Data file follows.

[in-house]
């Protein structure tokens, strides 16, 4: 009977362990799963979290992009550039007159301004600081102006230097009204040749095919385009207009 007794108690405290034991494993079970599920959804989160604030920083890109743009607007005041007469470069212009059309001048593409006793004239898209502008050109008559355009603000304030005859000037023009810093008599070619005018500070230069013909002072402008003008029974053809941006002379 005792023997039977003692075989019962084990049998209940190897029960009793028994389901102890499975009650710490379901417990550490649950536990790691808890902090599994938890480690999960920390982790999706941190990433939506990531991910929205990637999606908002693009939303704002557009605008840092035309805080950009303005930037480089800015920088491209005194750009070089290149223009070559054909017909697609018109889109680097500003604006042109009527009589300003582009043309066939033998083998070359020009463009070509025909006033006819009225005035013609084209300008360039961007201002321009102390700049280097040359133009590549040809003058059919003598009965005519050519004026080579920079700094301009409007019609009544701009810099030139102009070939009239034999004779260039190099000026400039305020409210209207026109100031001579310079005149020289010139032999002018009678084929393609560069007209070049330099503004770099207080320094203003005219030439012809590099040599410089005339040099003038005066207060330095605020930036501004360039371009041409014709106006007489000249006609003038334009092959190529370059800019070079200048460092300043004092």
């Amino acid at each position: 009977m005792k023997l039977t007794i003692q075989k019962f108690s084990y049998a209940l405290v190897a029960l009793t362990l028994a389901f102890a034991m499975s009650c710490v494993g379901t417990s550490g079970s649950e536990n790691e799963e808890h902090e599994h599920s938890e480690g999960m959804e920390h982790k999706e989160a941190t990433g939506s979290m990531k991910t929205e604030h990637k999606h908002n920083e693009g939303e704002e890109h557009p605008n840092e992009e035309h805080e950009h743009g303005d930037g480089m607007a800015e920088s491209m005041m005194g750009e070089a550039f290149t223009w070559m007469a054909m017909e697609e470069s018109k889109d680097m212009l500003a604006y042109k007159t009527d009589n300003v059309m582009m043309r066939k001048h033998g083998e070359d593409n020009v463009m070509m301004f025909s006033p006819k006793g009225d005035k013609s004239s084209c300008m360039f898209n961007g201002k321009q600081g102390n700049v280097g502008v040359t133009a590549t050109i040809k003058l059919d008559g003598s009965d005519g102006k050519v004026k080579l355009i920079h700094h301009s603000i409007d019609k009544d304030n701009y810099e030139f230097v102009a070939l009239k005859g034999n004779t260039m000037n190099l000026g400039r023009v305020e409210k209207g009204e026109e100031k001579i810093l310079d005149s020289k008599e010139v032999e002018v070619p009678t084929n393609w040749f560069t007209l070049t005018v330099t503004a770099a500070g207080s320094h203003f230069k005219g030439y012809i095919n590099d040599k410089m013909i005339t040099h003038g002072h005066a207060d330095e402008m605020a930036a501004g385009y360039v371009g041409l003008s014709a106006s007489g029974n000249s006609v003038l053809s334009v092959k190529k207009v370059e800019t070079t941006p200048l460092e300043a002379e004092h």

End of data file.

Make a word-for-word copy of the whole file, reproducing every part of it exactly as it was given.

[in-house]
């Protein structure tokens, strides 16, 4: 009977362990799963979290992009550039007159301004600081102006230097009204040749095919385009207009 007794108690405290034991494993079970599920959804989160604030920083890109743009607007005041007469470069212009059309001048593409006793004239898209502008050109008559355009603000304030005859000037023009810093008599070619005018500070230069013909002072402008003008029974053809941006002379 005792023997039977003692075989019962084990049998209940190897029960009793028994389901102890499975009650710490379901417990550490649950536990790691808890902090599994938890480690999960920390982790999706941190990433939506990531991910929205990637999606908002693009939303704002557009605008840092035309805080950009303005930037480089800015920088491209005194750009070089290149223009070559054909017909697609018109889109680097500003604006042109009527009589300003582009043309066939033998083998070359020009463009070509025909006033006819009225005035013609084209300008360039961007201002321009102390700049280097040359133009590549040809003058059919003598009965005519050519004026080579920079700094301009409007019609009544701009810099030139102009070939009239034999004779260039190099000026400039305020409210209207026109100031001579310079005149020289010139032999002018009678084929393609560069007209070049330099503004770099207080320094203003005219030439012809590099040599410089005339040099003038005066207060330095605020930036501004360039371009041409014709106006007489000249006609003038334009092959190529370059800019070079200048460092300043004092």
């Amino acid at each position: 009977m005792k023997l039977t007794i003692q075989k019962f108690s084990y049998a209940l405290v190897a029960l009793t362990l028994a389901f102890a034991m499975s009650c710490v494993g379901t417990s550490g079970s649950e536990n790691e799963e808890h902090e599994h599920s938890e480690g999960m959804e920390h982790k999706e989160a941190t990433g939506s979290m990531k991910t929205e604030h990637k999606h908002n920083e693009g939303e704002e890109h557009p605008n840092e992009e035309h805080e950009h743009g303005d930037g480089m607007a800015e920088s491209m005041m005194g750009e070089a550039f290149t223009w070559m007469a054909m017909e697609e470069s018109k889109d680097m212009l500003a604006y042109k007159t009527d009589n300003v059309m582009m043309r066939k001048h033998g083998e070359d593409n020009v463009m070509m301004f025909s006033p006819k006793g009225d005035k013609s004239s084209c300008m360039f898209n961007g201002k321009q600081g102390n700049v280097g502008v040359t133009a590549t050109i040809k003058l059919d008559g003598s009965d005519g102006k050519v004026k080579l355009i920079h700094h301009s603000i409007d019609k009544d304030n701009y810099e030139f230097v102009a070939l009239k005859g034999n004779t260039m000037n190099l000026g400039r023009v305020e409210k209207g009204e026109e100031k001579i810093l310079d005149s020289k008599e010139v032999e002018v070619p009678t084929n393609w040749f560069t007209l070049t005018v330099t503004a770099a500070g207080s320094h203003f230069k005219g030439y012809i095919n590099d040599k410089m013909i005339t040099h003038g002072h005066a207060d330095e402008m605020a930036a501004g385009y360039v371009g041409l003008s014709a106006s007489g029974n000249s006609v003038l053809s334009v092959k190529k207009v370059e800019t070079t941006p200048l460092e300043a002379e004092h």